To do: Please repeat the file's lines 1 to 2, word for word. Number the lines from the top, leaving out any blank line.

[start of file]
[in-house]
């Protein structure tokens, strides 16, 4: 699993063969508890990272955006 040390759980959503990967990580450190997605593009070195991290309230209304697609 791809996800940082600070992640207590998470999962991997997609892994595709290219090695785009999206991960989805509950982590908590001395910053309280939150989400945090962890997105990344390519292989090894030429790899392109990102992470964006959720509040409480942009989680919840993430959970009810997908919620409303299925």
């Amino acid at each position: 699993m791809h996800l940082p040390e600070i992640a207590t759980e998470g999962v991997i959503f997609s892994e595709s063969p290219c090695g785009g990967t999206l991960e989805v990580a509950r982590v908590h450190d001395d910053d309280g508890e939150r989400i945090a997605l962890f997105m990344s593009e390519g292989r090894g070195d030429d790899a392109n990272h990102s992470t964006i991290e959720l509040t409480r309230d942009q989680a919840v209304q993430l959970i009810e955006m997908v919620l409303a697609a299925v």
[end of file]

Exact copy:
[in-house]
């Protein structure tokens, strides 16, 4: 699993063969508890990272955006 040390759980959503990967990580450190997605593009070195991290309230209304697609 791809996800940082600070992640207590998470999962991997997609892994595709290219090695785009999206991960989805509950982590908590001395910053309280939150989400945090962890997105990344390519292989090894030429790899392109990102992470964006959720509040409480942009989680919840993430959970009810997908919620409303299925």